Math 196: Student Colloquium
Fall 2016

Coordinator: Brendon Rhoades
Email: bprhoades (at) math.ucsd.edu
Office: 7250 APM
Colloquium Location: B402A APM
Colloquium Time: Tuesdays, 12:00-12:50 pm

Description: This is a weekly colloquium meant to give students a fun and informative introduction to ideas in research mathematics.

Grading: There will be a sign-in sheet at each colloquium. You may miss at most one colloquium to receive credit.

Schedule

9/27/2016: Brendon Rhoades
Title: Shoving boxes into corners
Abstract: A *partition* is a way to shove a collection of square boxes into a corner. We will describe some of the ways in which partitions arise in mathematics.

10/4/2016: Brendon Rhoades
Title: The Schensted correspondence
Abstract: A *standard Young tableau* is a way to put the numbers 1, 2, ... , n in a corner in such a way that we have increase going down columns and across rows. We will describe a relationship between standard Young tableaux and permutations in S_n.

10/11/2016: David Quarfoot
Title: Curiosity Reborn
Abstract: Research mathematics is about asking questions. When's the last time you did? Bring your cell phone or computer, and be prepared to change the way you approach everything in mathematics, and life.

10/18/2016: Jon Novak
Title: Polya's random walk theorem
Abstract: This lecture will be about a remarkable law of nature discovered by George Polya. Consider a particle initially situated at a given point of the d-dimensional integer lattice. Suppose that, at each tick of the clock, the particle jumps to a neighboring lattice site, with equal probability of jumping in any direction. Polya's law states that the particle returns to its initial position with probability one in dimensions d = 1,2, but with probability strictly less than one in all higher dimensions. Thus, a drunk person wandering a city grid will always return to their starting point, but if the drunkard can fly s/he might never come back.

10/25/2016: Todd Kemp
Title: Calculus and the Heat Equation on Matrix Lie Groups
Abstract: In Math 20, we learned how to differentiate and integrate functions defined on Euclidean spaces. There is a much wider world of smooth spaces (manifolds) where a generalization of calculus is possible, but it requires a steep learning curve and a lot of new language to understand. There is a class of manifolds, however, that is both large and interesting, and also retains enough Euclidean-like structure to do calculus almost the same way as in Math 20. These are called Lie groups.

I will discuss (with two or three guiding examples) how to do calculus on Lie groups, which can usually be realized as groups of square matrices. I will then discuss the most important differential equation in the world -- the heat equation -- in the context of matrix Lie groups, and the beautiful interplay between geometry and heat flow. Finally, I'll talk about my research into the heat flow of eigenvalues in matrix Lie groups -- and there'll be a lot of cool pictureses.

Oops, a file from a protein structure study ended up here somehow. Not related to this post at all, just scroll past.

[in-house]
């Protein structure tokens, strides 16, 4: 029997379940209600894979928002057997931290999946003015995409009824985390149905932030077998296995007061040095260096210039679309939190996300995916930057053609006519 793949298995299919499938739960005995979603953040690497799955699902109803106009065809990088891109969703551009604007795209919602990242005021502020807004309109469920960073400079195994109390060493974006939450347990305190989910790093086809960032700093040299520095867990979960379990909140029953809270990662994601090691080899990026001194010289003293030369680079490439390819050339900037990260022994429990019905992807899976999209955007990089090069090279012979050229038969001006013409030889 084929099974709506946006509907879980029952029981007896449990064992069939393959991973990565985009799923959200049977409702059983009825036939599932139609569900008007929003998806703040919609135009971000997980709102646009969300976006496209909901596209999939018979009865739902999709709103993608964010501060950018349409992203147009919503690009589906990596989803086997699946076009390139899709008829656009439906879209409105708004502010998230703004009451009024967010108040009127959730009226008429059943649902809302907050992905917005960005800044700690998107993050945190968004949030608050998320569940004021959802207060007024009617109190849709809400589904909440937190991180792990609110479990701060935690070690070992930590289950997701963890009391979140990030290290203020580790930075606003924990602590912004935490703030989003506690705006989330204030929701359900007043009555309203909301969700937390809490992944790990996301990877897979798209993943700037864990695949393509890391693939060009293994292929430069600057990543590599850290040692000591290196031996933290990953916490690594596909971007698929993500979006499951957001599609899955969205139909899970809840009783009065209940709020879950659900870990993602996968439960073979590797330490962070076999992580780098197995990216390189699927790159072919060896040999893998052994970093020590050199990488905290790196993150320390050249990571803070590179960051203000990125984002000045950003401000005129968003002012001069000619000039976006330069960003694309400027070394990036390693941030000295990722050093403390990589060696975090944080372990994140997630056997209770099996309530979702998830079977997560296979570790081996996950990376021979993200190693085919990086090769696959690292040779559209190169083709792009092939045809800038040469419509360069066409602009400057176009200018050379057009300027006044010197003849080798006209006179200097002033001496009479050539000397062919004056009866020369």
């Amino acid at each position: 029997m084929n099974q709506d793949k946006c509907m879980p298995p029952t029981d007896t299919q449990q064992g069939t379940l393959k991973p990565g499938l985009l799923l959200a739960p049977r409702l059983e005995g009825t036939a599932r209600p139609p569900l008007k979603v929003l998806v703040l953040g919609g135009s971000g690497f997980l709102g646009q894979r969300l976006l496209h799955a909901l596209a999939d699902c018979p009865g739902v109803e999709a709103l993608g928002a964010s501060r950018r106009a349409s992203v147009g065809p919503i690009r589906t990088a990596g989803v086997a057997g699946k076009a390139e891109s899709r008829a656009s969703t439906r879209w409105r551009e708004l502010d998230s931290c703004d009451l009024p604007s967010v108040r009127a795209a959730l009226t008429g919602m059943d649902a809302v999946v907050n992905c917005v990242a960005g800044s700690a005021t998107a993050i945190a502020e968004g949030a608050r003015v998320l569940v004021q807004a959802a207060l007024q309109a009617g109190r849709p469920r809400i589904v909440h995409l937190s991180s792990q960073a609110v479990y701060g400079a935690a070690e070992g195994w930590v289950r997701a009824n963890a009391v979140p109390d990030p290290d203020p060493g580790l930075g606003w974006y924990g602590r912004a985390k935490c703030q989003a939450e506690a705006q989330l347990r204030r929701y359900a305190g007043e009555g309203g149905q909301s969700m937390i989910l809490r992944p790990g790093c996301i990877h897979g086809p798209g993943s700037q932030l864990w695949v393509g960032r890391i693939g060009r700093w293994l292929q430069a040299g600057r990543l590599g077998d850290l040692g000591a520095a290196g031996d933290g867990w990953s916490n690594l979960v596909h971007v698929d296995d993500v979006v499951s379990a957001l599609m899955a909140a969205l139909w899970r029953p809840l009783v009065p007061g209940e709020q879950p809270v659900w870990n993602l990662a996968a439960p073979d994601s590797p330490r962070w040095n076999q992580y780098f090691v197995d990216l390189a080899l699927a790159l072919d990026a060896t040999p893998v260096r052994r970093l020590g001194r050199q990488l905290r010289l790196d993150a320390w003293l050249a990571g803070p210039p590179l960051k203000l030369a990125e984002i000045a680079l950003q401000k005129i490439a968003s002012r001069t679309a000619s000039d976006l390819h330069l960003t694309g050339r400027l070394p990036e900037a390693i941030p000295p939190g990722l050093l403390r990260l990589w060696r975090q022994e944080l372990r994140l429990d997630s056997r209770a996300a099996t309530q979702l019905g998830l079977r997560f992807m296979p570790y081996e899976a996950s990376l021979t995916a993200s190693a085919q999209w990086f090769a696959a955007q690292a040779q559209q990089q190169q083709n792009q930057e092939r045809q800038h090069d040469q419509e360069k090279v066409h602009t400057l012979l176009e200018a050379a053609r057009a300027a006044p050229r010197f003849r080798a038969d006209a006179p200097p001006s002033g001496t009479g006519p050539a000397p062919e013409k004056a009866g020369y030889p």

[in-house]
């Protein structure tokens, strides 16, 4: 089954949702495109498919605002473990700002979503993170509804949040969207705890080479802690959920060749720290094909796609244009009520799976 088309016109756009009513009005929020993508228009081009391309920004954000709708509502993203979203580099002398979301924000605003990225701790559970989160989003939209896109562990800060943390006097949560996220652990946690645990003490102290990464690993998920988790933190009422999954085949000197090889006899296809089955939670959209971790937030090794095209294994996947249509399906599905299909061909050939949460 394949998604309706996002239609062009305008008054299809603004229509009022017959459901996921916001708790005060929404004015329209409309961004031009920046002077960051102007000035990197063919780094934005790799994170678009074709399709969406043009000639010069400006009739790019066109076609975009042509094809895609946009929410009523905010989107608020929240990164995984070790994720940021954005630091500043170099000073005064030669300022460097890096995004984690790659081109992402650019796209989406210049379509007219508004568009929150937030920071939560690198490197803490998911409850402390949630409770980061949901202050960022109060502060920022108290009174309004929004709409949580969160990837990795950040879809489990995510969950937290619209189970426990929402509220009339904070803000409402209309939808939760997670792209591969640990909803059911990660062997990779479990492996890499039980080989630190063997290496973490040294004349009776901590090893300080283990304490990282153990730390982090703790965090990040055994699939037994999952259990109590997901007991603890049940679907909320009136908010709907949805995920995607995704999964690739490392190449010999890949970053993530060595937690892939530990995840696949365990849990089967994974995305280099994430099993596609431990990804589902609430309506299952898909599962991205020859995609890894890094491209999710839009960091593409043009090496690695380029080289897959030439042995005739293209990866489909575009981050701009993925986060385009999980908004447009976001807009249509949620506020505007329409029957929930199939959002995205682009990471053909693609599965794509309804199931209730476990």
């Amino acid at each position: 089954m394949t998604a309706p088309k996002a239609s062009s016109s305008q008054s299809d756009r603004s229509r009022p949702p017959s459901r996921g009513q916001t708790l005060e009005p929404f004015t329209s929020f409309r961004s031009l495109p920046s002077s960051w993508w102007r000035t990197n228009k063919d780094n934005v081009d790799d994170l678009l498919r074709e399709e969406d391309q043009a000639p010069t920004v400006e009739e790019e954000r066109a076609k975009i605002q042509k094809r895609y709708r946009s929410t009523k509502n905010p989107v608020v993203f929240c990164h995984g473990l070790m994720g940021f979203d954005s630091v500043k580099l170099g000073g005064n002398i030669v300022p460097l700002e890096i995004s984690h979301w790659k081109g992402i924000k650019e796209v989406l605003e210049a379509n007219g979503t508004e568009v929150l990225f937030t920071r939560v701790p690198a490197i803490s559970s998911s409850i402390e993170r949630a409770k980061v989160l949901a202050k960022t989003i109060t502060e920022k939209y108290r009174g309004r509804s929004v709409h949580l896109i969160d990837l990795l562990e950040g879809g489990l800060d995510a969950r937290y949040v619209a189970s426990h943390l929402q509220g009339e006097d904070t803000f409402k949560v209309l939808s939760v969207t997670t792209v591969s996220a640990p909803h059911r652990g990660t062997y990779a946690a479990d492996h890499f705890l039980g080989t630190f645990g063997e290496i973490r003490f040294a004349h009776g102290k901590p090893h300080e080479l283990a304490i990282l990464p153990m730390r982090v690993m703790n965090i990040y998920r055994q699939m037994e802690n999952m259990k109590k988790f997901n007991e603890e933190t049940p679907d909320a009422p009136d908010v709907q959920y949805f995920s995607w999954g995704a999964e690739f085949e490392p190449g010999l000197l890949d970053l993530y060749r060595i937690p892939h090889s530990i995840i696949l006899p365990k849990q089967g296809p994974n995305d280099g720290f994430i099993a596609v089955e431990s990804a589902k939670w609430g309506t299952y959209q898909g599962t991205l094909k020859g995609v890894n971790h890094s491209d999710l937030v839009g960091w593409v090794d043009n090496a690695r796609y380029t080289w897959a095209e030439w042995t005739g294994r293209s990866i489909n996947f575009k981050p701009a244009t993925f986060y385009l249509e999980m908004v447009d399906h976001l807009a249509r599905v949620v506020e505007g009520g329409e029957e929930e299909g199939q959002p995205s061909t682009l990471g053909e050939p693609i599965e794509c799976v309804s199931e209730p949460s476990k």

11/1/2016: Ioan Bejenaru
Title: Interesting problems in Harmonic Analysis
Abstract: I will introduce some problems in Harmonic Analysis and explain their relations with other fields of Mathematics.

11/8/2016: Rayan Saab
Title: The cocktail party problem
Abstract: I will talk about the problem of separating multiple signals from each other when we only have access to a few linear (or non-linear) combinations of them. An example of this type of problem is at a cocktail party when you are trying to have a conversation with a friend but there are several converations happening around you. Your ears provide you with a superposition of all the voices, and your brain does remarkably well at focusing on your friend's voice and drowning out all the others. We will talk about one computer algorithm (or time permitting, more) that does such a task (reasonably) successfully. Along the way, we will talk about important tools in mathematical signal processing, including the Fourier transform and sparsity.

11/15/2016: Eric Gelphman
Title: Algorithm for numerically computing Green's Theorem with applications to physics and engineering
Abstract: The Hyades Algorithm is an algorithm which I have invented to numerically compute the area of any complicated shape in R^2 using Green's Theorem by means of parametrizing the boundary of the shape using a traversal algorithm. This has many applications to thermodynamics involving the power and efficiency of internal combustion engines.

11/22/2016: TBA
Title: TBA
Abstract: TBA

11/29/2016: Jeff Rabin
Title: The unreasonable effectiveness of mathematics in physics: Differential geometry and general reletivity
Abstract: 2015 was the Centinnial year of Einstein's General Theory of Relativity, and fittingly concluded with the discovery of gravitational waves, which he had predicted. Despite knowing the key physical principles, Einstein was only able to formulate his theory after learning differential geometry from mathematician Marcel Grossmann in 1912. In a sense, General Relativity simply *is* applied differential geometry. This talk will sketch the key ideas of differential geometry and how they apply to Einstein's theory of gravity. The presentation will emphasize ideas and pictures, rather than equations.